When can an Occupational Safety and Health Administration (OSHA) inspector inspect an employer's construction site or other work place? May he make surprise searches?
Although the governing OSHA statutes permit workplace inspections without search warrants, the United States Supreme Court has declared that provision unconstitutional, ruling that if the employer objects to a search, the OSHA inspector must obtain a search warrant. Marshall v. Barlow's,Inc., 436U.S. 307,56L. Ed. 2d305 (1978). The search warrant must be obtained from a court.
The procedure and requirements for obtaining search warrants permitting inspection by OSHA inspectors remain unclear. In the Tenth Circuit Federal Court (which includes Colorado, Wyoming, Oklahoma, Utah, Kansas and New Mexico) the rule is that search warrants may be obtained ex parte, that is, without giving the employer prior notice or an opportunity to resist the issuance of the warrant in court. Marshall v. W and W Steel Co., Inc., 604 F.2d 1322 (10th Cir. 1979). However, courts will SUFFICIENT CAUSE grant warrants only upon proof that there is a strong likelihood that a violation is occurring.
In other federal jurisdictions, the rule is otherwise. In the Third Circuit Federal Court (encompassing the states of Pennsylvania, New Jersey, Delaware and the Virgin Islands), the courts require that employers whose workplaces are to be searched must be given notice and an opportunity to object to the issuance of search warrants to allow inspections of their workplaces. However, the basis for that requirement seems to rest upon improper rule-making procedures by the Secretary of Labor, who has since attempted to comply with applicable procedures by inviting required public comment before adopting regulations permitting ex parte warrants. Various employer groups, including the Associated General Contractors, have been active in challenging the proposed new regulation.
Another yet unresolved issue is with respect to what evidence the OSHA people must present to the courts with their applications for search warrants. In the United States Supreme Court decision mentioned above, five Justices joined in the majority, and three Justices dissented The majority decision suggests that a showing of administrative need for inspection would suffice instead of the probable cause of violation required for criminal warrants.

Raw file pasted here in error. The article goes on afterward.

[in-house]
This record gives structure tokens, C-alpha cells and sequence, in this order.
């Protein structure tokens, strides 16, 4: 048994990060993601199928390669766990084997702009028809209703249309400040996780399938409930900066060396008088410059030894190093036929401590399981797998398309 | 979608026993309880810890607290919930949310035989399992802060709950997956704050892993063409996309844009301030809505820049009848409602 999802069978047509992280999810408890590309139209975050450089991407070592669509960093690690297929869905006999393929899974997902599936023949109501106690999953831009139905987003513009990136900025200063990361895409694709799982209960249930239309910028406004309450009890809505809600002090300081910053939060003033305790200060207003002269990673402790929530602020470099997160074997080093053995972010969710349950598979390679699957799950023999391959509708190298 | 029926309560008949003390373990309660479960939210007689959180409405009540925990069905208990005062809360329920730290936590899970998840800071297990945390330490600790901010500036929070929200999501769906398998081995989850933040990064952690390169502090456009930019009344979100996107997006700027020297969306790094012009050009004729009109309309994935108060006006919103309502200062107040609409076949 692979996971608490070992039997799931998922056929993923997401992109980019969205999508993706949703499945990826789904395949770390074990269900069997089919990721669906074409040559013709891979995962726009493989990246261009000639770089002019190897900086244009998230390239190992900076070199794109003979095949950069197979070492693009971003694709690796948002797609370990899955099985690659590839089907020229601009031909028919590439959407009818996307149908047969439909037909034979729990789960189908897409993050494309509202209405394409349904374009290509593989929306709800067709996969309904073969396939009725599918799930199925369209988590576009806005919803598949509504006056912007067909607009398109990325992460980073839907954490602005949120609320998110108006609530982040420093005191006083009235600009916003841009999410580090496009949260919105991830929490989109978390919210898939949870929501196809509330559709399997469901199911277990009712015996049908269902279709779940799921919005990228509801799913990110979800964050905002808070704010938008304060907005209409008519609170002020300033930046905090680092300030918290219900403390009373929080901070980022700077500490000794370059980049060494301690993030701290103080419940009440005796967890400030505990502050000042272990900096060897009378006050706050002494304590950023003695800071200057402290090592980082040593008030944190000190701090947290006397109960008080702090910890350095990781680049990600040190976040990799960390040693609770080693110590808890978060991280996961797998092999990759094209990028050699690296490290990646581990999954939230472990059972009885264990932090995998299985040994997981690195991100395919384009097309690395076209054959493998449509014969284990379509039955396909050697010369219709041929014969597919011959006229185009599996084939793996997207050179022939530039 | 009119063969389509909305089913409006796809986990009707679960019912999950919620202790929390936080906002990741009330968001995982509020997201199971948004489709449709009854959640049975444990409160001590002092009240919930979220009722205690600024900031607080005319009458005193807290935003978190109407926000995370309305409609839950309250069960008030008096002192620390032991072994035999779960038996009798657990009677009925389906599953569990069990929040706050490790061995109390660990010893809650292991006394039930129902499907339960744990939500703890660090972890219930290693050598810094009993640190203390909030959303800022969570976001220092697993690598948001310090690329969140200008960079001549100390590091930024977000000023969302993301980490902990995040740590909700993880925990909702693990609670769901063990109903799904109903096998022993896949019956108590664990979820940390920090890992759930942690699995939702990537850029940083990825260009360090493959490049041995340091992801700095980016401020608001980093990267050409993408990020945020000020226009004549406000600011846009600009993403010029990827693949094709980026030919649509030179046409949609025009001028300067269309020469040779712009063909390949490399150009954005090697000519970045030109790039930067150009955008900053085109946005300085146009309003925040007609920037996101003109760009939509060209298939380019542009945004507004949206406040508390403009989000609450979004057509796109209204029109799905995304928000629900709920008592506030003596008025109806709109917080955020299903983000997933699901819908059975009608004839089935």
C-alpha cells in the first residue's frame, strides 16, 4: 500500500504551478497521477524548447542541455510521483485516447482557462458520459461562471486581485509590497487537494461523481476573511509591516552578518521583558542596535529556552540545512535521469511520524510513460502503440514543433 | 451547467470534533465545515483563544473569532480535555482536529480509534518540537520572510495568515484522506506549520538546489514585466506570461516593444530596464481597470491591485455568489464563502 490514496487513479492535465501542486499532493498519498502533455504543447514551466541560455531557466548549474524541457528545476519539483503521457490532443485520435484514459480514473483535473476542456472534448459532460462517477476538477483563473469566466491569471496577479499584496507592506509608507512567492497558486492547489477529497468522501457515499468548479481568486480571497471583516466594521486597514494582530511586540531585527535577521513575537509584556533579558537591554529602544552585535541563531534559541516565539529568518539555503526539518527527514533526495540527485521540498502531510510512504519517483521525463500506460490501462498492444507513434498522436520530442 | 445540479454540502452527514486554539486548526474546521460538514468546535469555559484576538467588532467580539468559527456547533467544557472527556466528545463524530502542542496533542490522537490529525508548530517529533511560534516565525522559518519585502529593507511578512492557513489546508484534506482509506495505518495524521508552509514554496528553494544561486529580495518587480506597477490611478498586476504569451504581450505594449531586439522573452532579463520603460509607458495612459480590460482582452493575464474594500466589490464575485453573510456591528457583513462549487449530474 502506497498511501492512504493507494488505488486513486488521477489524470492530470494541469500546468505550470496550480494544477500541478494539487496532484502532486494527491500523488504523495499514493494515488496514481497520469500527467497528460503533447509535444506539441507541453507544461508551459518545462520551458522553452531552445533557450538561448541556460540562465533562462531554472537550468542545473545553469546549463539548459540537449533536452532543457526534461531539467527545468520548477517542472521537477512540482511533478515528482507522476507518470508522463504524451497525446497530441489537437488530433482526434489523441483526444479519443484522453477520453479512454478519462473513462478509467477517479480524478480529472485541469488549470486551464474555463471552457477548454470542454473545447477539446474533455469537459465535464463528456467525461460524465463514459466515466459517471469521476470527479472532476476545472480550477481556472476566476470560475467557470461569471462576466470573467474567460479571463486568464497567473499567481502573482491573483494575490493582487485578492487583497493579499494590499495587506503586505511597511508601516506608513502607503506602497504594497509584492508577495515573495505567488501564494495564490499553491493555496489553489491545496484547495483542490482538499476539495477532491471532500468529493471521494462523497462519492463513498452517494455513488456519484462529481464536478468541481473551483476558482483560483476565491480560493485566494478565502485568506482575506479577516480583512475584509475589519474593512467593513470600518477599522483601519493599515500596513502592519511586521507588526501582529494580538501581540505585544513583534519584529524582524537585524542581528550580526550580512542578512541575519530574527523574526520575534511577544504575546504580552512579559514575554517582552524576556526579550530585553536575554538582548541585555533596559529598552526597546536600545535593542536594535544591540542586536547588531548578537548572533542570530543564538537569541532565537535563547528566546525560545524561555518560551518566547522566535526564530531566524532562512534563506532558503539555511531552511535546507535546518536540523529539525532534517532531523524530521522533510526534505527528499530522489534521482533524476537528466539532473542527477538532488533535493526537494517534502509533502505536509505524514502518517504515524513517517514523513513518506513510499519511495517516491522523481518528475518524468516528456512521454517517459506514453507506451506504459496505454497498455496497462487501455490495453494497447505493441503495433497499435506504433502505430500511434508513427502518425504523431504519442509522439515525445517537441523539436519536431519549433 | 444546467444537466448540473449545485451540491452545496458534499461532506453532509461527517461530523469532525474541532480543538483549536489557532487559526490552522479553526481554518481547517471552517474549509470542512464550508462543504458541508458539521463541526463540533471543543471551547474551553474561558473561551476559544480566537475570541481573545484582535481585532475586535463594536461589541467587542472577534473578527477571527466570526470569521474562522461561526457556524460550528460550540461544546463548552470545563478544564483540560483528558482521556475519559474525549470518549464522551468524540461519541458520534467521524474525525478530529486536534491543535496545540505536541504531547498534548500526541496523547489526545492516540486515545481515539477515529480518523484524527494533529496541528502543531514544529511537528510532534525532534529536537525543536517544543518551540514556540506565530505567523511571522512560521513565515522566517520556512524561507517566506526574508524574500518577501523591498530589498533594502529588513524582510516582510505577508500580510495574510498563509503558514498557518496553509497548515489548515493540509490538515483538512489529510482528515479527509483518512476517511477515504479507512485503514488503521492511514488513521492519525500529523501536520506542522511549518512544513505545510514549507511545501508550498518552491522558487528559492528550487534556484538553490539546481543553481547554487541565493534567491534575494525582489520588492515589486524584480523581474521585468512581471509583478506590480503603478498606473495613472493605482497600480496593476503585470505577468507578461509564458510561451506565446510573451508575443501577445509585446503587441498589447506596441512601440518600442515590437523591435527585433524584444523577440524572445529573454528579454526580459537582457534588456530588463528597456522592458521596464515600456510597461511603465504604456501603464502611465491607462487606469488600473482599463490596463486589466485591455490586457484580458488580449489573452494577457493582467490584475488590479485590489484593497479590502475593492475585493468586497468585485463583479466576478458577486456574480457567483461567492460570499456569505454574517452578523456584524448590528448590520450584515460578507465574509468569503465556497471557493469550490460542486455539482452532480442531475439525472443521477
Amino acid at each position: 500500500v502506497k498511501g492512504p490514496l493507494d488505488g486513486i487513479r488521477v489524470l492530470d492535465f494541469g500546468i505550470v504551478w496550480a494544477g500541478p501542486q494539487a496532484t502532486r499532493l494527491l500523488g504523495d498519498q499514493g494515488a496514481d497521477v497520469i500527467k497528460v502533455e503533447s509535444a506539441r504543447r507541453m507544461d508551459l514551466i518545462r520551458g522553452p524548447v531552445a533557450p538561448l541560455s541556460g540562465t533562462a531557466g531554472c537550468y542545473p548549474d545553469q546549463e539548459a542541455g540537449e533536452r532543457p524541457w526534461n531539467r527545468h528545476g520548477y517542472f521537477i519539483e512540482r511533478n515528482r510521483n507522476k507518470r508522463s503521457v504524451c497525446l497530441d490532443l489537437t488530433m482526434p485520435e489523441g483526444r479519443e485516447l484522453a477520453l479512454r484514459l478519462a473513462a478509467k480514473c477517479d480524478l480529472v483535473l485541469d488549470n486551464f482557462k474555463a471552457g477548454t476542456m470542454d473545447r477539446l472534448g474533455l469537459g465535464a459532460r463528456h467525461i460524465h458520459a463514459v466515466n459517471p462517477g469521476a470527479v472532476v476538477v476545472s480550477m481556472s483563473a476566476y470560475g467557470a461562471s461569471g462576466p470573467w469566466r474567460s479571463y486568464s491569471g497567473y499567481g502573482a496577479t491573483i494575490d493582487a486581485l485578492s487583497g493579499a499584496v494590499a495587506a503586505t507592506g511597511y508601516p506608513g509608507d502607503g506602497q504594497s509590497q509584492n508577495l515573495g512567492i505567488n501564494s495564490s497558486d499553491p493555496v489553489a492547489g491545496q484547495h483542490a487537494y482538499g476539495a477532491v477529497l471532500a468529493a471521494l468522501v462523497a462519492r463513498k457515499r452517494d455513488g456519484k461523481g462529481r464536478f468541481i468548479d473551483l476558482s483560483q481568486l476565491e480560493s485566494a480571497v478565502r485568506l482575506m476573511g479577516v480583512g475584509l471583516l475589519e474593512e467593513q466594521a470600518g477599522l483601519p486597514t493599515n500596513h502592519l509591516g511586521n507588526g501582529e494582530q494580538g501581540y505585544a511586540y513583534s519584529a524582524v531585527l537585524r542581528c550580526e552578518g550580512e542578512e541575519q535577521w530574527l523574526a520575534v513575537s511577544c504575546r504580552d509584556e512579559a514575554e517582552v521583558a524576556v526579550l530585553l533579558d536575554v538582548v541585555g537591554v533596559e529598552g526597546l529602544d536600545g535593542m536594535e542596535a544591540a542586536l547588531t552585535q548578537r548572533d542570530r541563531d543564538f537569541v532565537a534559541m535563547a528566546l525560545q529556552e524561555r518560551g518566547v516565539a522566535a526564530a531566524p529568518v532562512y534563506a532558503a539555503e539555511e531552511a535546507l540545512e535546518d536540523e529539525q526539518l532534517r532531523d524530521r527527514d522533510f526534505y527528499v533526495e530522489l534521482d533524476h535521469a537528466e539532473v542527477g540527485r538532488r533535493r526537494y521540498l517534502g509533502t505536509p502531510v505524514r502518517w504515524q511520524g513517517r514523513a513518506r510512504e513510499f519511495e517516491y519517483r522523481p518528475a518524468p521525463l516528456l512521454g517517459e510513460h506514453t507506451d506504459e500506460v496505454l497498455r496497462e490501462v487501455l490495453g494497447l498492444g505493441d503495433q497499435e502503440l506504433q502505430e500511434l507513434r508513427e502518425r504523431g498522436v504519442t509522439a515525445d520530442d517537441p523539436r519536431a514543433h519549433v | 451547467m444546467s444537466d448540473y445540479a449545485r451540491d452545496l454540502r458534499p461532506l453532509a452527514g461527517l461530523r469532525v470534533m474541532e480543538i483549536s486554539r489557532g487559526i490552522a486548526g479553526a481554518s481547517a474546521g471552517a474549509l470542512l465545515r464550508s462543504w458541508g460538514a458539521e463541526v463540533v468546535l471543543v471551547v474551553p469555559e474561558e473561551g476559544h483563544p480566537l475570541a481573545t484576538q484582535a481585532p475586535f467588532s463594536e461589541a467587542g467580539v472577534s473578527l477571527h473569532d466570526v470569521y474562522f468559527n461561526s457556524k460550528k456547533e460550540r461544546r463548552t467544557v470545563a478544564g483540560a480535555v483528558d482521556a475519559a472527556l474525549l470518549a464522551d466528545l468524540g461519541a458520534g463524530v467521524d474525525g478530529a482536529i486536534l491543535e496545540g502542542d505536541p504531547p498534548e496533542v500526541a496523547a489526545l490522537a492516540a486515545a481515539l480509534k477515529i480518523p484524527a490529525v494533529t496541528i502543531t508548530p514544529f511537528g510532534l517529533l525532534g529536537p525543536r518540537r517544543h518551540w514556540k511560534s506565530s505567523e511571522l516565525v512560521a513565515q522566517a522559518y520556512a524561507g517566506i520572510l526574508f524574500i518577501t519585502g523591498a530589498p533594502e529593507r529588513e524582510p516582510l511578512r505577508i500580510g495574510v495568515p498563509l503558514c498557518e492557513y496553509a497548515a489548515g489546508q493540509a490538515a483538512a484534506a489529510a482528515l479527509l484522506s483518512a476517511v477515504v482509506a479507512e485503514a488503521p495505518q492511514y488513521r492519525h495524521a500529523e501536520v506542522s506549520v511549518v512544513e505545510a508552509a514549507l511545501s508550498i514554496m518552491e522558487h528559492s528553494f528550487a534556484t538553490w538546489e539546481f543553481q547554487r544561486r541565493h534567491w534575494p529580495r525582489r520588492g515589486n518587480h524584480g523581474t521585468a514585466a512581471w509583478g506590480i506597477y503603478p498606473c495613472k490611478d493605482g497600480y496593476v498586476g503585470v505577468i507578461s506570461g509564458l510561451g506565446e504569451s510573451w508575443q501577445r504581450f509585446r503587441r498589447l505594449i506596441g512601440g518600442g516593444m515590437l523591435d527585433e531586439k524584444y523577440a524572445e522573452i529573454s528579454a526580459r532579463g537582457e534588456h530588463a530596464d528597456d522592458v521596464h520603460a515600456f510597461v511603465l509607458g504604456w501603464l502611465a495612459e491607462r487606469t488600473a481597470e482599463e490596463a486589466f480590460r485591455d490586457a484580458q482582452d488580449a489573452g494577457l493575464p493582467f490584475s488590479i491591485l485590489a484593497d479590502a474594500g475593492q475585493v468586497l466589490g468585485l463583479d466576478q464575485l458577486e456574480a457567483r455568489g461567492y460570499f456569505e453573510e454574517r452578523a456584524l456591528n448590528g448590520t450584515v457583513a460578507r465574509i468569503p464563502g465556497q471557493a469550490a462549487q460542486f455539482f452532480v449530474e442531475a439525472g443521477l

However, since OSHA violations may also result in criminal prosecutions, the same showing required to obtain criminal search warrants may be necessary. In any event, the majority opinion does mandate that the warrant advise the employer of the scope and objects of the search. That would at least limit the inspector's probe somewhat.
With several questions yet remaining to be resolved, probably by the United States Supreme Court, it can at least now be recognized that an employer may object to a warrantless search of his workplace and place the burden on OSHA to obtain a search warrant. What evidence would need to be presented to the courts to justify issuance of warrants and whether warrants may be issued without affording the employer prior notice and an opportunity to object remain to be resolved.
Whether surprise OSHA inspections, absent the employer's consent, are still possible cannot now be predicted with certainty. It is, however, expected that the OSHA administrative people will continue to insist that surprise searches are necessary to the administration and enforcement of OSHA health and safety regulations.